It's on us. Share your news here.

Dredging project helping to renourish seabird sanctuary off Folly Beach

Posted on March 11, 2024

FOLLY BEACH, S.C. (WCBD) – A dredging project led by the U.S. Army Corps of Engineers is helping to restore a crucial habitat for birds near Folly Beach.

Bird Key-Stono Seabird Sanctuary is home to a variety of colonial nesting seabirds and shore birds. However, the animals are facing what the South Carolina Department of Natural Resources calls “coastal squeeze.”

“There’s people coming in, living on the coast, and there’s water rising up. So, that’s a major threat that we have for all coastal birds,” explained Cami Duquet, a member of the South Carolina Department of Natural Resources’ Coastal Bird Program. She said these factors contribute to loss of habitat.

News 2 traveled by boat out to the island on Friday to see firsthand how the project is building the birds’ habitat up.

“We’re dredging the material out of the Folly River right here, and as part of the project, we’re putting material up here on Bird Key-Stono because it’s an important seabird sanctuary for the state of South Carolina,” said Alan Shirey, an environmental engineer with the Army Corps.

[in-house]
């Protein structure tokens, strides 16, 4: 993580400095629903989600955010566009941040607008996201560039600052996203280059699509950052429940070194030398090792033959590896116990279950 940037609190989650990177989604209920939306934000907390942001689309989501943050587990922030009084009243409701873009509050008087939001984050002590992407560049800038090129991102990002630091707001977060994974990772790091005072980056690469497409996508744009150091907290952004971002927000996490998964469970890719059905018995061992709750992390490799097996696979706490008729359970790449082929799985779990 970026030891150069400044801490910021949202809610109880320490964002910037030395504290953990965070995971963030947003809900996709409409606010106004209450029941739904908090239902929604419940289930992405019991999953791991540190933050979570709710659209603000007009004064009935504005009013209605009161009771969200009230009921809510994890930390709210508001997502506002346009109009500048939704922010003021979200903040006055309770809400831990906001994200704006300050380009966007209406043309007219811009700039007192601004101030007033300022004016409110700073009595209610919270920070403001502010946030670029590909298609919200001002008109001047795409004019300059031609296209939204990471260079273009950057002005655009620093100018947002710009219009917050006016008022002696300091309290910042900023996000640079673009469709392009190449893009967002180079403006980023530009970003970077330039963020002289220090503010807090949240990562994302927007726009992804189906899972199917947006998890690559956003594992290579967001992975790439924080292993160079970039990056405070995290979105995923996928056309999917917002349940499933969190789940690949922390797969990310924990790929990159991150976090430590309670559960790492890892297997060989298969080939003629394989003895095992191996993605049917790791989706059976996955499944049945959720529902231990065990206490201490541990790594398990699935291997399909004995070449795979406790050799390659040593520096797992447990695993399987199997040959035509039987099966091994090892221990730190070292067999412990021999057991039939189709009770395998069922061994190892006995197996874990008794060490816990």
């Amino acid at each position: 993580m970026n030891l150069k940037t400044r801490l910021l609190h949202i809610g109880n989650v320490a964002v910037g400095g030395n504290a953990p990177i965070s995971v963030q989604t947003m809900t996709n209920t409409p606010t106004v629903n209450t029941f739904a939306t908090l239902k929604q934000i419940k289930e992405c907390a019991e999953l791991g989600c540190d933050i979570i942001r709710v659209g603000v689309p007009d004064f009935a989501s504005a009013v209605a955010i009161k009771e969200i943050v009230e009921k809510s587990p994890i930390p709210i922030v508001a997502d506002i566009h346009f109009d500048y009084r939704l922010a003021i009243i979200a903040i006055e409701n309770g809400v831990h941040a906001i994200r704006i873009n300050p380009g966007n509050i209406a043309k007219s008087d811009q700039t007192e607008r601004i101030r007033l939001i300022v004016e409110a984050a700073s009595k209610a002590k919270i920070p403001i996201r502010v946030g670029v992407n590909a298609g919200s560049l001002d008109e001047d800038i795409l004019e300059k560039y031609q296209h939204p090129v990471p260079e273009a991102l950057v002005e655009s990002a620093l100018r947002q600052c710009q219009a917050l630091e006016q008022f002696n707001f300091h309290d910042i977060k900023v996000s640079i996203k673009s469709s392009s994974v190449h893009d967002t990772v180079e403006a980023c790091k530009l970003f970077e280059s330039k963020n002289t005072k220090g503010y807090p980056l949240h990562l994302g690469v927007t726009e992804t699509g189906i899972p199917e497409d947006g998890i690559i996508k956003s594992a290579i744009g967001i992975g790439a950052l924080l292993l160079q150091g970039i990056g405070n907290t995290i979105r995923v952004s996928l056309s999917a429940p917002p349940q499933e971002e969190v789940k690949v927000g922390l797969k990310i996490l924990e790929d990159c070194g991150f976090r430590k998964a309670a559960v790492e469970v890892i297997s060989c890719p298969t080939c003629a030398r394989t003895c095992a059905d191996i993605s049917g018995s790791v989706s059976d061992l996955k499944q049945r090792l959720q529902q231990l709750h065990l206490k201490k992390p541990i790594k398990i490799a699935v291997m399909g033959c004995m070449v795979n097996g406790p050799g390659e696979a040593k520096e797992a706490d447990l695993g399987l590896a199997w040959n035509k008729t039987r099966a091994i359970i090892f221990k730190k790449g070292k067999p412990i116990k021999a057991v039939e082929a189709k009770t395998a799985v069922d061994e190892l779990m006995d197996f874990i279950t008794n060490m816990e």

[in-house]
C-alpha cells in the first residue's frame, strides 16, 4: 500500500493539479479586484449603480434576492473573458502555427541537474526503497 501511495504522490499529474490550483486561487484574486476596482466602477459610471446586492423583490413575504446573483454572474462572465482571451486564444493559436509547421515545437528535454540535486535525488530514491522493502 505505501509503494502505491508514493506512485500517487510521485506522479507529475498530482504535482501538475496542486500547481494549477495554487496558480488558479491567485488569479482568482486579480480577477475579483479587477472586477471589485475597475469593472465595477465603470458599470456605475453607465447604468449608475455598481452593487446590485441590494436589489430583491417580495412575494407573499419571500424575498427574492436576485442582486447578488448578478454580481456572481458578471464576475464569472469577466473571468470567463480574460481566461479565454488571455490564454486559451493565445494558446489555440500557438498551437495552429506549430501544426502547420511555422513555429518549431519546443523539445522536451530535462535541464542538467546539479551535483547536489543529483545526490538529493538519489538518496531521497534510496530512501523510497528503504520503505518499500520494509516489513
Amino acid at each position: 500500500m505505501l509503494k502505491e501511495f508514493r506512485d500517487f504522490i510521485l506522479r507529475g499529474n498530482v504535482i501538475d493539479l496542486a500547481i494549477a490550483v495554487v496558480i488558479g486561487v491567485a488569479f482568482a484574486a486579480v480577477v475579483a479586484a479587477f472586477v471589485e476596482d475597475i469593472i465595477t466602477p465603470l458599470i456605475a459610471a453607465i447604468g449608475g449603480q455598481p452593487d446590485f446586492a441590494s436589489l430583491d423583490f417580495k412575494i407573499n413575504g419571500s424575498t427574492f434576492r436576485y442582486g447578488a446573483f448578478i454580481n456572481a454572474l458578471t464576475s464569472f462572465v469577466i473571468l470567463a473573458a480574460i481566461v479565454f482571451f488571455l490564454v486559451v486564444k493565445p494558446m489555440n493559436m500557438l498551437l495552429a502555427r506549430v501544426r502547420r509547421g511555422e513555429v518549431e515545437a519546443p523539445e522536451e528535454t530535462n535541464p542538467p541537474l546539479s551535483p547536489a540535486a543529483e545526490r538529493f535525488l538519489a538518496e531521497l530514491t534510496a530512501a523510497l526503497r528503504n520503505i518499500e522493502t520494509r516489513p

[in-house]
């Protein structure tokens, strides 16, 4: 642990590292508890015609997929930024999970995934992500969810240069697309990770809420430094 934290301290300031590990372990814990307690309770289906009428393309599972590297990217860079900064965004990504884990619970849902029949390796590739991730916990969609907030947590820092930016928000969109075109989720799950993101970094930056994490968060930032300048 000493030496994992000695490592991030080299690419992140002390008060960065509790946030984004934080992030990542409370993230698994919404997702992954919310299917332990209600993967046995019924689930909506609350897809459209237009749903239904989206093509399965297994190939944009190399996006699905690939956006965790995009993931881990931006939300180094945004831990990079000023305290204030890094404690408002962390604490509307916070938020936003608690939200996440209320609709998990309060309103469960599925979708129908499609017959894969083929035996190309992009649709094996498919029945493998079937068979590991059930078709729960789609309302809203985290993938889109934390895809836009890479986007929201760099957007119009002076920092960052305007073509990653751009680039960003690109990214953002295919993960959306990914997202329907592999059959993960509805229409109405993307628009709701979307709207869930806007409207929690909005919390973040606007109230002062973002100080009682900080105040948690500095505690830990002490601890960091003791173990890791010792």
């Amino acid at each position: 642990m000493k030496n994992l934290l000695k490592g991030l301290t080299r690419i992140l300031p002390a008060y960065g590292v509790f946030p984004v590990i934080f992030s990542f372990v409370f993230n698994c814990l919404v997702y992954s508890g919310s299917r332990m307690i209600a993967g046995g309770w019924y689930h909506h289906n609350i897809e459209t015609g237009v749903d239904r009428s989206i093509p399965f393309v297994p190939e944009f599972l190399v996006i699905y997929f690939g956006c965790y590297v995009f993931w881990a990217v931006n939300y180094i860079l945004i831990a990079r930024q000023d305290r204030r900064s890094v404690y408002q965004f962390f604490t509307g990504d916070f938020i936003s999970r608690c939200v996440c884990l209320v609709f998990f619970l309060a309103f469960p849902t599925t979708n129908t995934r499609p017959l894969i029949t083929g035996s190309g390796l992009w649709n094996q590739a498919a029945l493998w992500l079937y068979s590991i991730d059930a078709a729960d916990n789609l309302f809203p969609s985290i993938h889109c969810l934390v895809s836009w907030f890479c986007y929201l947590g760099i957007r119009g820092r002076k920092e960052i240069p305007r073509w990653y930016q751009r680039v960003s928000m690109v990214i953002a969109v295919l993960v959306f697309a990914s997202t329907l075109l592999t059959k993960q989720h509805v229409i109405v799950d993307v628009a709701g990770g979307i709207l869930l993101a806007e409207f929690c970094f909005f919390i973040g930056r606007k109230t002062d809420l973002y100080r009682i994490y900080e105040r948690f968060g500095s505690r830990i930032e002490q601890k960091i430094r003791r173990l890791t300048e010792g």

Sand and water are pumped from the channel onto the island through a pipeline. Army Corps officials said the water flows back out to sea, while the sand settles and is leveled with bulldozers.

“Once everything’s surveyed, it’s flattened out and surveyed, it’s going to be undulated so that it provides a natural habitat,” Jim Brooks said. He is a quality assurance representative for the Army Corps.

The work began about a week and a half ago and will need to be completed by March 15 which is the same day the island will close until October for nesting season.

“In order for them to be able to contribute to their population, they need to have a suitable nesting habitat to be able to lay their eggs, to raise their chick, and then have those chicks then contribute to their population,” Duquet said.

By the end of the project, officials said about 40,000 cubic yards of material will have been placed onto Bird Key-Stono. They said the work is associated with the Folly Beach Renourishment Project.


It's on us. Share your news here.
Submit Your News Today

Join Our
Click to Subscribe